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  • Annie Albrecht

The Silver (Green?) Lining of Working from Home

Updated: Jun 19, 2020


With the current news cycle seemingly all doom and gloom, sometimes it may seem as if there isn’t a single positive outcome from the current COVID pandemic. Well, we’re here to shine a light on a silver (or green!) lining coming from the pandemic and resulting stay-at-home orders.


Since the COVID pandemic forced the country into lockdown, many former office employees have found themselves as telecommuters. With a significant percent of the population now working from home, let’s take a look at some of the positive environmental impacts.


Working from home means you’re driving less and using less gasoline

As we all know, gas = greenhouse gas emissions = bad. But how bad is bad? And how much of a difference does telecommuting actually make?

To give you a little perspective: The average car emits about 4.7 metric tons of carbon dioxide each year (based on an average of 11,400 miles driven annually). Let’s assume you travel 30 miles or less for work each day. If you switch to telecommuting, you can reduce your transportation-related carbon emissions by about 69% or 3.2 metric tons of carbon dioxide per year. Not bad, huh?


Telecommuters use less energy

This one is a little less straightforward, but it comes down to the psychology of energy usage at the office vs at home. At the office, lights are left on, the AC is set to below zero, and the coffee maker is running all day. When working at home, workers tend to be more conscientious about their energy consumption (probably partially because they’re footing the electric bill). Transitioning to working at home can make a significant impact on energy consumption. In fact, working from home can reduce energy consumption by 5,400 kilowatt-hours (kWh) per year per worker. In the end, this comes back to greenhouse gas emissions. Less energy consumption = less energy production needed = less fossil fuel burned.


Working from home = eating at home = less disposable plastic waste

Preparing and packing a lunch every day can be a hassle, so it’s no wonder that so many office workers prefer to run out and grab a meal to-go from the local cafe or eatery. But with that to-go meal comes a ton of plastic waste. Disposable containers, utensils, cups, and straws are all single-use plastic products that often get tossed straight in the trash. In fact, only about 9% of plastic waste is recycled, the rest ends up in landfills. When you work from home, you’ll eat more leftovers straight out of the bowl, wash your own dishes, and (hopefully!) cut down on your plastic waste.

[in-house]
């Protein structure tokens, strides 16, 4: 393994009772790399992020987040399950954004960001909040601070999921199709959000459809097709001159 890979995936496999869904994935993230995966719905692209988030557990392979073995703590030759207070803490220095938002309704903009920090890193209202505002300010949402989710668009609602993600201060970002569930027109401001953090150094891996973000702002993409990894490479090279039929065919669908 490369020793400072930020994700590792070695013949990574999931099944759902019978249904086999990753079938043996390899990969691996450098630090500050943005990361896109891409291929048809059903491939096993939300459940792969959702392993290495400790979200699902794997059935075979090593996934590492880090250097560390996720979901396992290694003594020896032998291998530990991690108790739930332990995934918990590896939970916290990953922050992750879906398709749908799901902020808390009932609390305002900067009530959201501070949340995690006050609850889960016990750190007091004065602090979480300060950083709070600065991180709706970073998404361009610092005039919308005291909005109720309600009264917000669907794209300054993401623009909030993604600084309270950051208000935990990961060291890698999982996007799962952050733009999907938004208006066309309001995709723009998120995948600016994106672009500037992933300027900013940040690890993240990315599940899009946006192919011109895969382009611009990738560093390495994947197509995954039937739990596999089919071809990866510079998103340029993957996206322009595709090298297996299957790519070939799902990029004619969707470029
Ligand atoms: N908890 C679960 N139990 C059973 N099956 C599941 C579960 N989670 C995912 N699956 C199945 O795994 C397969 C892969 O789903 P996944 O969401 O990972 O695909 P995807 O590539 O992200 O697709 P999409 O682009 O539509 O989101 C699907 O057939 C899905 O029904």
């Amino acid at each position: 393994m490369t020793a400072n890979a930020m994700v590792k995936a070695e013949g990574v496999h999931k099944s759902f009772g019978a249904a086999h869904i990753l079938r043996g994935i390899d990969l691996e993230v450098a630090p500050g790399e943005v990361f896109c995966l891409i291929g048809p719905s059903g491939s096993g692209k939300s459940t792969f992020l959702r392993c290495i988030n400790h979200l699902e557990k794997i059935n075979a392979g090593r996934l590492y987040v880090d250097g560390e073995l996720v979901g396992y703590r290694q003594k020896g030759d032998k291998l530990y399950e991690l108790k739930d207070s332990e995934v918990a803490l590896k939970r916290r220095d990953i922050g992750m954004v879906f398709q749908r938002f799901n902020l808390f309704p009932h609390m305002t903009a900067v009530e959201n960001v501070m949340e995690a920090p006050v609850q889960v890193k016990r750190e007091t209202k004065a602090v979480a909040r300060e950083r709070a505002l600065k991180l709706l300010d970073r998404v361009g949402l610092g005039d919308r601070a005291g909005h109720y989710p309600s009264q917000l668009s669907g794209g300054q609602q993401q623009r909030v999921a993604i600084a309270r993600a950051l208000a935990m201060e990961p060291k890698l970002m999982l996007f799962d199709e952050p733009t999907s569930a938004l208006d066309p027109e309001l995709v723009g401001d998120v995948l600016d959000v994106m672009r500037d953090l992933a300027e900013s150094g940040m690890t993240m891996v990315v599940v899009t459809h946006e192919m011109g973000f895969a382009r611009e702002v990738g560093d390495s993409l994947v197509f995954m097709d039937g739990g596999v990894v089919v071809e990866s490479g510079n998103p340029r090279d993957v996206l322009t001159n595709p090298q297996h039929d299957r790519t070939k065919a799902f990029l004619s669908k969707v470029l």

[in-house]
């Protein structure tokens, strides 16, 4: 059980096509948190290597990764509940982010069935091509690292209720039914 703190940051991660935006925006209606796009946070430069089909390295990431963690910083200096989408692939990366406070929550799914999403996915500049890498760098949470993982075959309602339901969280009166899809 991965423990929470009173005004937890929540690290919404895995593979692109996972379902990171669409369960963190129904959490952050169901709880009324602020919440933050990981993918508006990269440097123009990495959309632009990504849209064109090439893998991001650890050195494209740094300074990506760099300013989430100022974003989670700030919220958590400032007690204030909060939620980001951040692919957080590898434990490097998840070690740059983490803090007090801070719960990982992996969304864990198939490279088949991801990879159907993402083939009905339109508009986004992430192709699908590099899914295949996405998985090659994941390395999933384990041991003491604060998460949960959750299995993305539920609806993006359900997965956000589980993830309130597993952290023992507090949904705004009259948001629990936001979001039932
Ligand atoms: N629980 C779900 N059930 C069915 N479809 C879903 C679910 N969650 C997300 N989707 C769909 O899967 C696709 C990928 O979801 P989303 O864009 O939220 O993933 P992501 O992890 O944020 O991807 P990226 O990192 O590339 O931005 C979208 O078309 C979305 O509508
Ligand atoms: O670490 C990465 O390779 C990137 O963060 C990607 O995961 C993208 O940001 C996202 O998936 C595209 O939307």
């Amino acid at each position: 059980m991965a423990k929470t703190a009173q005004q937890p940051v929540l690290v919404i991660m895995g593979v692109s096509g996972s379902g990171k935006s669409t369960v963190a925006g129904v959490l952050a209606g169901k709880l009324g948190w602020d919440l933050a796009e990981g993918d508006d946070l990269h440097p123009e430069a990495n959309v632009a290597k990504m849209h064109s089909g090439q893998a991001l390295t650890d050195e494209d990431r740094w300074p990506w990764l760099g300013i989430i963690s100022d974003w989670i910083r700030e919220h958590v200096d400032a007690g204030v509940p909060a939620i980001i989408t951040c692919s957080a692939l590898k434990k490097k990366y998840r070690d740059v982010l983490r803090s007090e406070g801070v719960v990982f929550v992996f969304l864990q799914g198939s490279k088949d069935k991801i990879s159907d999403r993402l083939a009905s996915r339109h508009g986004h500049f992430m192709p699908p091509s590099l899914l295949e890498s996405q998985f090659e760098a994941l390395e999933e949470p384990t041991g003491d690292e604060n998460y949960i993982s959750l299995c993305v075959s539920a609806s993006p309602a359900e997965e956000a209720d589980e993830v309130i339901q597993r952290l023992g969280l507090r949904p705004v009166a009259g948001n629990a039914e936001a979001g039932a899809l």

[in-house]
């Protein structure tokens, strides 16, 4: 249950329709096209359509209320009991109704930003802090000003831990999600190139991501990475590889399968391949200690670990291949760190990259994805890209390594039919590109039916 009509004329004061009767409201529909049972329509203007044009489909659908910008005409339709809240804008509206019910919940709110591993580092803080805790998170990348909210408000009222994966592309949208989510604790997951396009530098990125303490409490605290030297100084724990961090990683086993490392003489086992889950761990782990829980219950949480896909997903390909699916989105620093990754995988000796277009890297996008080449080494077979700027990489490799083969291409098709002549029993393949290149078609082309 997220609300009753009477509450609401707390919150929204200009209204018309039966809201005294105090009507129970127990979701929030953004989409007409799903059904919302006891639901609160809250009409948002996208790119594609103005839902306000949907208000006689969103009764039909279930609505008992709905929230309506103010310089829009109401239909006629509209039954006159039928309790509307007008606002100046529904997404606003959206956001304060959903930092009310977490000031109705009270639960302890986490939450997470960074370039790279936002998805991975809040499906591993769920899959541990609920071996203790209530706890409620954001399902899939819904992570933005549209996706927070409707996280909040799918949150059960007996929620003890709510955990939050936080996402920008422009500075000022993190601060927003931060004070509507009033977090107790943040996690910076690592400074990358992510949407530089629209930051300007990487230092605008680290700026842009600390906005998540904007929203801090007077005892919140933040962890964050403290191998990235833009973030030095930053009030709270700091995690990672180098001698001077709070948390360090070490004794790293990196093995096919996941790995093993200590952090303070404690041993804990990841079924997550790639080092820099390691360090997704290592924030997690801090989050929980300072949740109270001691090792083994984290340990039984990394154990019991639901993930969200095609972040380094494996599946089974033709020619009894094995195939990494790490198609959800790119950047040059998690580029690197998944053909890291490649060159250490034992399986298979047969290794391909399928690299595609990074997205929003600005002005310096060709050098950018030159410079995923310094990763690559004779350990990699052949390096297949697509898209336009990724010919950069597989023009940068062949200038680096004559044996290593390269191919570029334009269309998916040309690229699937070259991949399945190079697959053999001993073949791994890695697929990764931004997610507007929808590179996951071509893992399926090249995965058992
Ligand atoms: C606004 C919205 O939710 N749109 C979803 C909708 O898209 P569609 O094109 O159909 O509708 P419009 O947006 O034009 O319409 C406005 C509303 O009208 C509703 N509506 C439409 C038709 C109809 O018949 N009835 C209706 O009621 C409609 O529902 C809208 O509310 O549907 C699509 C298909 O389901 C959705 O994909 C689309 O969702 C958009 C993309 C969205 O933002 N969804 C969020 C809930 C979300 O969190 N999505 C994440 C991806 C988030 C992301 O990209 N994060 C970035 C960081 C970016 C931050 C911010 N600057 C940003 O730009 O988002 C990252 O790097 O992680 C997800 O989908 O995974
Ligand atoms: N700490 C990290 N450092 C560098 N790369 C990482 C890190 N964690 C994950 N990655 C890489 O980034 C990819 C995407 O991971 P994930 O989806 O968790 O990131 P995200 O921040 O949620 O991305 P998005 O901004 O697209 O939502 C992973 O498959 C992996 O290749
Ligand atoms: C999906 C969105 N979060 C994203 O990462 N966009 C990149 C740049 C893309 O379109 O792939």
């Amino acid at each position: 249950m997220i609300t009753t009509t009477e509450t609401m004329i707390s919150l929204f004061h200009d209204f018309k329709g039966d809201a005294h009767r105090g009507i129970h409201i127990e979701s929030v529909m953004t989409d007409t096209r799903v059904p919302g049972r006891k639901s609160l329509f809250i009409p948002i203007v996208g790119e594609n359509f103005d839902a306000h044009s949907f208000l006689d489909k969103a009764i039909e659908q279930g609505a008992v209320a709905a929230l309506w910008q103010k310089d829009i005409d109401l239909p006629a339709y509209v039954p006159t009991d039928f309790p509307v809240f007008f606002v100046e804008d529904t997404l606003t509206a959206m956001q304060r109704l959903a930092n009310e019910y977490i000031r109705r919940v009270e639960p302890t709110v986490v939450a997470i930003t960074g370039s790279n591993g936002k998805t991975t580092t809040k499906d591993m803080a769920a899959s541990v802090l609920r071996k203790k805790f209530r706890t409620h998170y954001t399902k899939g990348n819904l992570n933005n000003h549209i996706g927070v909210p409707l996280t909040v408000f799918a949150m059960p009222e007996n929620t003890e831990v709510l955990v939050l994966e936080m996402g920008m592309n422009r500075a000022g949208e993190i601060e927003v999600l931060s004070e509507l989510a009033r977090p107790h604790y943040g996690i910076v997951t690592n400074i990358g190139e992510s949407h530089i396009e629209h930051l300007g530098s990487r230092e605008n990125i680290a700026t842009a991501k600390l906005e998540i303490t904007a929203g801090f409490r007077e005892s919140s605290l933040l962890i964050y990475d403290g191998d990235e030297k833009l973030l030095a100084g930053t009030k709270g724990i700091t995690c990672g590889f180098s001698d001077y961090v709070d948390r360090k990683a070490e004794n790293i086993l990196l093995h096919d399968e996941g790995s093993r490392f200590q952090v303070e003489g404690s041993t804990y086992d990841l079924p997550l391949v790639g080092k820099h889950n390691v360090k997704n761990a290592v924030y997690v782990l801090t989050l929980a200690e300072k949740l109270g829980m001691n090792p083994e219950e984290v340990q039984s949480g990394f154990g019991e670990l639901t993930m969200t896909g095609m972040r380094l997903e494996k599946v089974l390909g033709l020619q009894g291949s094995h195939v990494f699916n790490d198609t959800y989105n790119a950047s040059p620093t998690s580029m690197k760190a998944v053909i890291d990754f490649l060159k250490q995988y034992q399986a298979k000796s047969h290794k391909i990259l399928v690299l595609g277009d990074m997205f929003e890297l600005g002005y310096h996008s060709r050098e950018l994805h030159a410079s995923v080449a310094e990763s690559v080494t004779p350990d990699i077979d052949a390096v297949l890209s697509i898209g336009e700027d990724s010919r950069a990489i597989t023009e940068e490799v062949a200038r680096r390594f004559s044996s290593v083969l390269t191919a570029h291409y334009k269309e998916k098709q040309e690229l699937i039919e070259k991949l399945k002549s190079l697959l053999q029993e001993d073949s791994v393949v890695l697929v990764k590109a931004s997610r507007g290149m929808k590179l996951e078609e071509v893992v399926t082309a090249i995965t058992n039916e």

Less office waste

During a workday, employees can use a huge amount of physical resources. Meeting agendas, memos, handouts, and paper coffee cups are just a small sample of the office waste created during a typical workday. As remote workers often use email and digital tools for messaging, taking notes, and sending files, it makes sense that working from home would mean creating less waste.


So, we should all be working in our PJs, right? Both for comfort and for environmental reasons? Ideally, sure. But we also have to recognize that working from home is not an option that is available to everyone.


For many food service, retail, shipping, and other essential workers, telecommuting isn’t an option. So while it is important to spotlight the positive environmental impacts of WFH life, it’s also important to recognize that telecommuting is a privilege that not everyone is entitled to.


Keeping that in mind, if the option is available for you to work from home and reduce your carbon footprint, take advantage of it. At least part of the time. And while you’re at it, thank the essential workers, health care providers, and others on the front-line that are working hard to allow you to drink your coffee out of your non-disposable mug and Zoom in your boxer briefs. Help the planet while recognizing that it’s a privilege to do so.